Earlier this week, the New York Supreme Court issued an opinion finding that an insurer has a duty to defend and indemnify a national background screening company in two Fair Credit Reporting Act actions despite the policy’s exclusions of fines and penalties.
In the two underlying actions at issue (Scott Ernst v. Dish Network, LLC, et al., Civil Action No. 12-cv-8794 (S.D.-N.Y.) (class action) and Joshua J. Eisner v. Teletech Services Corp., Civil Action No. 6:13-cv-03273 (W.D.-Mo.)), the plaintiffs sought statutory damages and alleged that a national background screening company willfully violated the FCRA. The central issue was whether the background screening company’s errors and omissions insurance policy required its insurer to defend and indemnify it. The errors and omissions policy at issue defined damages as “any compensatory sum” including “a judgment, award, or settlement, provided any settlement is negotiated with the Company’s written consent,” including punitive amounts “to the extent such amounts are insurable under applicable law.” The policy expressly excluded “[f]ines, penalties, forfeitures or sanctions.”
On summary judgment, the insurer argued it had no obligation to defend or indemnify because the policy excluded penalties from coverage, and the underlying FCRA claims alleging willfulness only involved penalties. In its cross motion for summary judgment, the background screening company argued that under the policy, the insurer was required to defend and indemnify because the underlying claims constituted compensatory damages covered by the policy. Relying on the statutory language that “any person who willfully fails to comply” is liable for any actual damages “or damages of not less than $100 and not more than $1,000,” the Court found that FCRA statutory damages function primarily as compensation — not as penalties. The Court reasoned that: (1) statutory damages that substitute only for actual damages are compensatory; (2) FCRA statutory damages serve to facilitate litigation in instances where actual damages are difficult or impossible to calculate; and (3) because the FCRA separately provides for punitive damages, interpreting the FCRA statutory damages as punitive statutory damages would force an illogical result where punitive damages can be added onto punitive statutory damages.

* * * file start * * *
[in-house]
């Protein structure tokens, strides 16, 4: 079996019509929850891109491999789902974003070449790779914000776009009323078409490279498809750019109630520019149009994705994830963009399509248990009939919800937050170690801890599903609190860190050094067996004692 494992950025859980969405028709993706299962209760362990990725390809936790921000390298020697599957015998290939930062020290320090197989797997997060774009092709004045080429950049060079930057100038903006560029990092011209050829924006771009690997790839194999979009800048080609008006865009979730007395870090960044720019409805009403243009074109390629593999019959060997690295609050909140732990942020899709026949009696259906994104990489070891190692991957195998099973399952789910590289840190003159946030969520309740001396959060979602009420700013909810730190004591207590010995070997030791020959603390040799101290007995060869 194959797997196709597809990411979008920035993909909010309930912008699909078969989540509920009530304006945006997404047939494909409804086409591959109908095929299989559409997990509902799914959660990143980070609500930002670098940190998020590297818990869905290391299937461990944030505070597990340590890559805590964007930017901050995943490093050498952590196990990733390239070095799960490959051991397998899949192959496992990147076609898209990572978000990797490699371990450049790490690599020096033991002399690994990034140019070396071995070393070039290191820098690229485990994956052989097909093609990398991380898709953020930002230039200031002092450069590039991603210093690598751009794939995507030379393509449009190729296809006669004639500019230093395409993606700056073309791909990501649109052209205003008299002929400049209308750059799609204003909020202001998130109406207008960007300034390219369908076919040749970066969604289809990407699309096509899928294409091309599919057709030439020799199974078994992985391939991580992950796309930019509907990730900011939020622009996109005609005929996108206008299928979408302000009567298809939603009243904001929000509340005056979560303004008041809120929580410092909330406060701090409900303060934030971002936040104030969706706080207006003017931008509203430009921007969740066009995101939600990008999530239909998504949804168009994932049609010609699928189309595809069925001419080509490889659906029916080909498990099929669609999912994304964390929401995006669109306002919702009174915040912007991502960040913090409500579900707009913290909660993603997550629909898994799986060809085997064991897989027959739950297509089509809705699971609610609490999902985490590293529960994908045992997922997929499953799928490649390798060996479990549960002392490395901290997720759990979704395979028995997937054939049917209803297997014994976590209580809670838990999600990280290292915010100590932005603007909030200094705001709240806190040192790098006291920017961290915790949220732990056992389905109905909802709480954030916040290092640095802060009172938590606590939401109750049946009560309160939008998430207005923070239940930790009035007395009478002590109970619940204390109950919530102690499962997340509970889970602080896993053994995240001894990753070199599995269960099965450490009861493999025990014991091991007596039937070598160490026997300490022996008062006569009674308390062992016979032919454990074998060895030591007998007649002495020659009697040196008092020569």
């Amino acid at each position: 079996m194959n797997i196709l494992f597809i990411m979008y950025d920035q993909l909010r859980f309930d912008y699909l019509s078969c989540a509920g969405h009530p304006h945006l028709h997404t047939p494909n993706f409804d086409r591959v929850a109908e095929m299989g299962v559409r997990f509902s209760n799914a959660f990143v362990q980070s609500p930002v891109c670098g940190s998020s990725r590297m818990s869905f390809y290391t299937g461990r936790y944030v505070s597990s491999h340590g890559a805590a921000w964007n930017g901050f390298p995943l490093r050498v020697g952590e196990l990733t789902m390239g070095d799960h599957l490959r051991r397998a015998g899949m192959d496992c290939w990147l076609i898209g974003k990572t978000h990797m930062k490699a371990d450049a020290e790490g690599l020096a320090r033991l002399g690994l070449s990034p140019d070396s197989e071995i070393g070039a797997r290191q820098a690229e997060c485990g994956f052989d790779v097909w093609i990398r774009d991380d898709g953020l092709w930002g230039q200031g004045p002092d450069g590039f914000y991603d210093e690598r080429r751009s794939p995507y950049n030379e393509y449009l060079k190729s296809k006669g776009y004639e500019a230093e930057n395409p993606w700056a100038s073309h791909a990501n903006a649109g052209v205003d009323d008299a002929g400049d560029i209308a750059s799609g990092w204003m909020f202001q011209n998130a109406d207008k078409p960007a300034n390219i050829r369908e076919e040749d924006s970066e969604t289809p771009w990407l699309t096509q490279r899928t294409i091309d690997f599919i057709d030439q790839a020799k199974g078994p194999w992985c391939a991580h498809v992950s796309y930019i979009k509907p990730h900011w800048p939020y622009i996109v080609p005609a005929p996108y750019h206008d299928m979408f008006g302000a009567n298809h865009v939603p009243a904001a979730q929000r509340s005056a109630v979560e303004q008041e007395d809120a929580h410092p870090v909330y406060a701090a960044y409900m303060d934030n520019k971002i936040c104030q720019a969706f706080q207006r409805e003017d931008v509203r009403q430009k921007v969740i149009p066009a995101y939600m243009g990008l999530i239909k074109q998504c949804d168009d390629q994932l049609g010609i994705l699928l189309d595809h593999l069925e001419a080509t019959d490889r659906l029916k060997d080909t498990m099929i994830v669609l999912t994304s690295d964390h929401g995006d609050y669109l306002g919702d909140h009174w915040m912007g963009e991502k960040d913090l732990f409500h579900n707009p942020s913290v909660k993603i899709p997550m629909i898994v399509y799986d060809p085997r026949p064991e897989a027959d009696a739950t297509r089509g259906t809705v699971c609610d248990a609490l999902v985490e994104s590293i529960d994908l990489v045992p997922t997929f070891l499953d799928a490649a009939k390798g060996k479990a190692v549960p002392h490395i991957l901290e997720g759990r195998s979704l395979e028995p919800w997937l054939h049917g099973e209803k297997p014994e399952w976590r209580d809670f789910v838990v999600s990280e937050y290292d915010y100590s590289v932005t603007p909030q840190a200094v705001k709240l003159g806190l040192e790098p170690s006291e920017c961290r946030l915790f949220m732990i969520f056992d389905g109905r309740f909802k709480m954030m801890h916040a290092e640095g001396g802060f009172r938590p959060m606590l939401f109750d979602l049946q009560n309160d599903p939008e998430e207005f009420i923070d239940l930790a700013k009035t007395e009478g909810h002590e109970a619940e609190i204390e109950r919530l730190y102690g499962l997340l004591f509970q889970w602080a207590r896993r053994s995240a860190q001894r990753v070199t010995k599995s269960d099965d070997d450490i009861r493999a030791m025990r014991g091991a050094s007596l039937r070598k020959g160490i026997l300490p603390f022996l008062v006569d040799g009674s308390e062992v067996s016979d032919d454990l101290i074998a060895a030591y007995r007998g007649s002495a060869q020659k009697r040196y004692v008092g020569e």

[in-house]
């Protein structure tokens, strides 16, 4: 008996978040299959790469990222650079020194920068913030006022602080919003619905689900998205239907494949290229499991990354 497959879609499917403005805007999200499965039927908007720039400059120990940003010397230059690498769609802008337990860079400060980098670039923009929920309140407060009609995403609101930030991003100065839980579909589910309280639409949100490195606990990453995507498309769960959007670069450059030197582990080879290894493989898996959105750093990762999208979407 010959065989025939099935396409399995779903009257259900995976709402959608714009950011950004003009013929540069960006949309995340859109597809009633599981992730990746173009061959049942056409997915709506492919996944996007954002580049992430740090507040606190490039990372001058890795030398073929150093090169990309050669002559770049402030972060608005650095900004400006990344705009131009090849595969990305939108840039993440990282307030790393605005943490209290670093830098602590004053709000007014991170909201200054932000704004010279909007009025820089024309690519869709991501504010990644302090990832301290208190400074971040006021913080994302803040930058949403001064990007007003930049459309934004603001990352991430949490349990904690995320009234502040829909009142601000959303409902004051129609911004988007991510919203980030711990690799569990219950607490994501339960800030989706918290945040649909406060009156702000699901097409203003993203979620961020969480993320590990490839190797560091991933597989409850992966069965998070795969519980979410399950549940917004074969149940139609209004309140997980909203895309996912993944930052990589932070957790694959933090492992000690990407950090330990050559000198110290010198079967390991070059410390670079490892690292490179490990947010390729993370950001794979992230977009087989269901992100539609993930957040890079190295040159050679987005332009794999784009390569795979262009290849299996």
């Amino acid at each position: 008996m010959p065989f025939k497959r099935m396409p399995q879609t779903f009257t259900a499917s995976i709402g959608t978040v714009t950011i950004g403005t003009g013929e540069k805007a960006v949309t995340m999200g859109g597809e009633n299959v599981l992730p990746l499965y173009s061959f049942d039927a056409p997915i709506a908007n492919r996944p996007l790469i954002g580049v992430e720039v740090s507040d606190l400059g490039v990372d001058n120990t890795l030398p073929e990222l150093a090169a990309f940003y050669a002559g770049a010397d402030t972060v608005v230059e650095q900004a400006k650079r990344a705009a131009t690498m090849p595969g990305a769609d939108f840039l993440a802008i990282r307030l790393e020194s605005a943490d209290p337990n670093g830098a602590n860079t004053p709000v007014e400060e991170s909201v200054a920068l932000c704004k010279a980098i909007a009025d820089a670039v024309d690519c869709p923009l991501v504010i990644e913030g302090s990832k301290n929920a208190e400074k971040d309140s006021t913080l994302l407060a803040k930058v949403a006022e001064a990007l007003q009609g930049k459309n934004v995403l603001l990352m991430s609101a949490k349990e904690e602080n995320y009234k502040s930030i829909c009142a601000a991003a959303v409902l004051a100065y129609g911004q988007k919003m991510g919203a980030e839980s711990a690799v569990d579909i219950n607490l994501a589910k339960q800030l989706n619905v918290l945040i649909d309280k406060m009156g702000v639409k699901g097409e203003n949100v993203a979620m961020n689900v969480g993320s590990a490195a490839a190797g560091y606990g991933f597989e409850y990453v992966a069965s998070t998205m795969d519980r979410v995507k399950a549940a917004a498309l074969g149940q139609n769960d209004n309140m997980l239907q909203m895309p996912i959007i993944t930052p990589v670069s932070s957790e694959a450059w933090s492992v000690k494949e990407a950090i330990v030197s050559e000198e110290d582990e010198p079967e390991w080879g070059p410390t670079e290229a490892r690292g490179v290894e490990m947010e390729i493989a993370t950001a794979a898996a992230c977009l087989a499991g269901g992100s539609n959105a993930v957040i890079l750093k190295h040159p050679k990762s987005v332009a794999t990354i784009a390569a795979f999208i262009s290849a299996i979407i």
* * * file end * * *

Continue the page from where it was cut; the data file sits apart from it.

This decision provides guidance on the interplay of insurance policies and claims under the FCRA. A copy of the opinion can be found here.